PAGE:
Abraham Lincoln’s Visit to the Tallman House in Janesville, Wisconsin
The Future President Was a Guest October 1st-3rd, 1859
In the late summer and fall of 1859, Abraham Lincoln was in demand as a speaker in what are today the U.S. midwestern states. The 50 year old Springfield, Illinois lawyer had garnered national attention in 1858 in his debates with Stephen A. Douglas during their U.S. Senate race. Although he lost to Douglas (at that time, Senators were elected by state legislators) his star was on the rise politically, with some newspapers and supporters entertaining the idea of Lincoln as a presidential candidate.
On September 30th of 1859, Lincoln gave a speech at the Wisconsin State Fair in Milwaukee. He then left for Beloit, Wisconsin, for another scheduled speech on October 1st. While in Beloit, Lincoln was approached by William Tallman, a lawyer and prominent citizen of Janesville, a town about a dozen miles north of Beloit. Tallman convinced Lincoln to go with him to Janesville and speak there. He also invited Lincoln to stay at his house while in Janesville, and the future president accepted the offer, riding to Janesville in Tallman’s carriage.
William M. Tallman was originally from Rome, New York, where he was active in the abolitionist movement, including using his home as part of the Underground Railroad to shelter escaped slaves on their way to Canada. In the 1840s, Tallman bought about 4500 acres of land in the southern part of the Wisconsin Territory and made big money reselling the land to incoming settlers. In 1850, the Tallmans moved to Janesville, and construction on what would become known as the Tallman House began in 1855 with completion in 1857. It was one of the finest homes in the area. (Although Tallman remained an abolitionist, it is uncertain if he used his Wisconsin home as an Underground Railroad stop, as he had done in New York).
Located on a three acre bluff overlooking the Rock River, Tallman spared no expense in the house’s construction, using the best quality materials available. The brick Italianate Style home was built with running water, central heating, and was plumbed with piping for gas lighting, even though gas was not yet available in Janesville at the time of construction. There were quarters for a pair of live in servants; and the Tallmans employed other help in running the home.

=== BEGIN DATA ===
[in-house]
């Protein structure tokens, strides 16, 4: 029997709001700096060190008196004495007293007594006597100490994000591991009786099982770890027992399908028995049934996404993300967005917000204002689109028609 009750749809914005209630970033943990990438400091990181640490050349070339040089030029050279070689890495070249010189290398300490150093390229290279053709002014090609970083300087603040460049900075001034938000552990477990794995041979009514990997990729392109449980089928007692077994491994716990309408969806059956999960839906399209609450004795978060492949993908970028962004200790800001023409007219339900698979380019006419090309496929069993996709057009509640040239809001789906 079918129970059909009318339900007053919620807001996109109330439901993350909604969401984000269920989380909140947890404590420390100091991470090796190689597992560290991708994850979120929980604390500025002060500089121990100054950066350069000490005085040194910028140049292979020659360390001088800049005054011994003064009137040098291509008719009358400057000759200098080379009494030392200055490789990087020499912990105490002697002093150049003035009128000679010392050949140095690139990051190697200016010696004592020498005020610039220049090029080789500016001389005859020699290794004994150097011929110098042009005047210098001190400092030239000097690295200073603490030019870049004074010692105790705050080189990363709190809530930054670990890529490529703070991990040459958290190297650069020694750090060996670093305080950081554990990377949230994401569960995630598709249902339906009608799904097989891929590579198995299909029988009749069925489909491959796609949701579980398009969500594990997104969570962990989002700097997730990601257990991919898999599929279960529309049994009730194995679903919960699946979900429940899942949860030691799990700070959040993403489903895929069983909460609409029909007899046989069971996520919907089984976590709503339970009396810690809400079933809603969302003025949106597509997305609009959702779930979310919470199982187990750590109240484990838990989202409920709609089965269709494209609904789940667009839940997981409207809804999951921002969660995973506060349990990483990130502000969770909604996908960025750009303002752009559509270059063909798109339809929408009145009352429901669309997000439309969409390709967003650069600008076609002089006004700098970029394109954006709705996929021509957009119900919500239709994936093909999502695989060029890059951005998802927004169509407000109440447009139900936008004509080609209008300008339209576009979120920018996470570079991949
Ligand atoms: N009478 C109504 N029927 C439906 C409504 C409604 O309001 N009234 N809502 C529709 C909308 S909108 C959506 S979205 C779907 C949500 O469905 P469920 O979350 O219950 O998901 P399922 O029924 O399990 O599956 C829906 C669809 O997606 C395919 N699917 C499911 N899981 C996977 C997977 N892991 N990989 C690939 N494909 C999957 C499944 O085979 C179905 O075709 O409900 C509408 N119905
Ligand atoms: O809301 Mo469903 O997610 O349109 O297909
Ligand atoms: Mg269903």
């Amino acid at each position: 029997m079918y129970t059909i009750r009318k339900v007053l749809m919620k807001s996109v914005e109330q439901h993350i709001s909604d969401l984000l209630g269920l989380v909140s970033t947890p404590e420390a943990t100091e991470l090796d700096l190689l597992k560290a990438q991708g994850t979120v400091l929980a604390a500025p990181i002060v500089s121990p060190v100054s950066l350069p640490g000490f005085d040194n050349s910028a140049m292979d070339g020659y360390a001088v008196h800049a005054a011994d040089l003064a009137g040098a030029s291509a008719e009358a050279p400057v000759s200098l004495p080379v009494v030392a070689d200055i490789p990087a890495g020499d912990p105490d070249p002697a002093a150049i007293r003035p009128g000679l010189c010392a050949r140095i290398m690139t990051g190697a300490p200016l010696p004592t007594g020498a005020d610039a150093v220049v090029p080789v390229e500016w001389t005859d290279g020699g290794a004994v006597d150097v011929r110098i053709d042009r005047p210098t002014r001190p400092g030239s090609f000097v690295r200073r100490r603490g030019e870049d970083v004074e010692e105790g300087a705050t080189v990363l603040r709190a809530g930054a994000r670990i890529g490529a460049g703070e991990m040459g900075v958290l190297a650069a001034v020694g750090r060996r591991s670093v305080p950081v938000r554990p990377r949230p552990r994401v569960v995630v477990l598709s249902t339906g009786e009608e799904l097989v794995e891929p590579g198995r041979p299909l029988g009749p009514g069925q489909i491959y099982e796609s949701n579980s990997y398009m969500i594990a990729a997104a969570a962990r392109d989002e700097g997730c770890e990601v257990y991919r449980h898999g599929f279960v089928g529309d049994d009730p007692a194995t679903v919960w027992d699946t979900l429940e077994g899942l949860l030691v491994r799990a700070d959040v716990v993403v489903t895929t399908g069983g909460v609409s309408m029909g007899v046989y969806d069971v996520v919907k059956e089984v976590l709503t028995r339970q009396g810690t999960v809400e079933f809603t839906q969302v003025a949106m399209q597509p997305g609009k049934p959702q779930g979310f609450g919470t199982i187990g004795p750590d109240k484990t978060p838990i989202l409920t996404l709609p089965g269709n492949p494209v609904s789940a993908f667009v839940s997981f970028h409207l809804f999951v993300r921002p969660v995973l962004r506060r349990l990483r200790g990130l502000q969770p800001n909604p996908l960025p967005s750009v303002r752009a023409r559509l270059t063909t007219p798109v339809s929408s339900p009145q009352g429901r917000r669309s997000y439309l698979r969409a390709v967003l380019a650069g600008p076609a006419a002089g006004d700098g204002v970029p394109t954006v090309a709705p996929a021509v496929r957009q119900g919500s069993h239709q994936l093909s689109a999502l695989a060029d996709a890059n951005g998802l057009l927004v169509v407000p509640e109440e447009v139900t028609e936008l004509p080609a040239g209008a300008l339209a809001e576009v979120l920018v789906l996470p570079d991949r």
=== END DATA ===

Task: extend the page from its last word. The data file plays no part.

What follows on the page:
Lincoln presented his Janesville speech on the evening of October 1st before settling in for the night at the Tallman home. Lincoln stayed in the second floor guest room down the Hall from William and his wife Emmeline. It was customary to place one’s boots outside the bedroom at night, with servants cleaning and returning them early in the morning. But the next day, the boots were gone, and Lincoln was too embarrassed to go to breakfast in his stocking feet. Eventually, the Tallmans brought him down to breakfast and gave him his boots. They wore slippers around the house and got their boots and shoes when they needed them to go outside. This episode did cause Lincoln to miss his train to Chicago, so he attended Sunday services at the First Congregational Church with his hosts that day. On Monday, October 3rd, Lincoln walked to the train station, located a few blocks away, and departed for Chicago.
The Tallman family lived in the home until 1915. From then until 1950, the house was vacant. In 1950, William and Emeline’s great grandson donated the home to the City of Janesville for use as a museum. About 75% of the furnishings currently in the house belonged to the Tallmans, while the remainder are authentic period antiques. The actual bed that Lincoln slept in is present in the second floor guest room where he stayed. The bed itself is six feet long, while Lincoln was six feet four inches. At that time, people would often sleep in an inclined position; if Lincoln did that he probably still had little room to spare.
Today the Rock County Historical Society runs tours of the Tallman House, which is also known as the Lincoln-Tallman House and is located at 426 North Jackson Street in Janesville. Times and types of tours vary throughout the year; an admission fee is charged. In December, the home is decorated throughout with Christmas Trees from various local businesses and organizations.
For more information see the Rock County Historical Society Website
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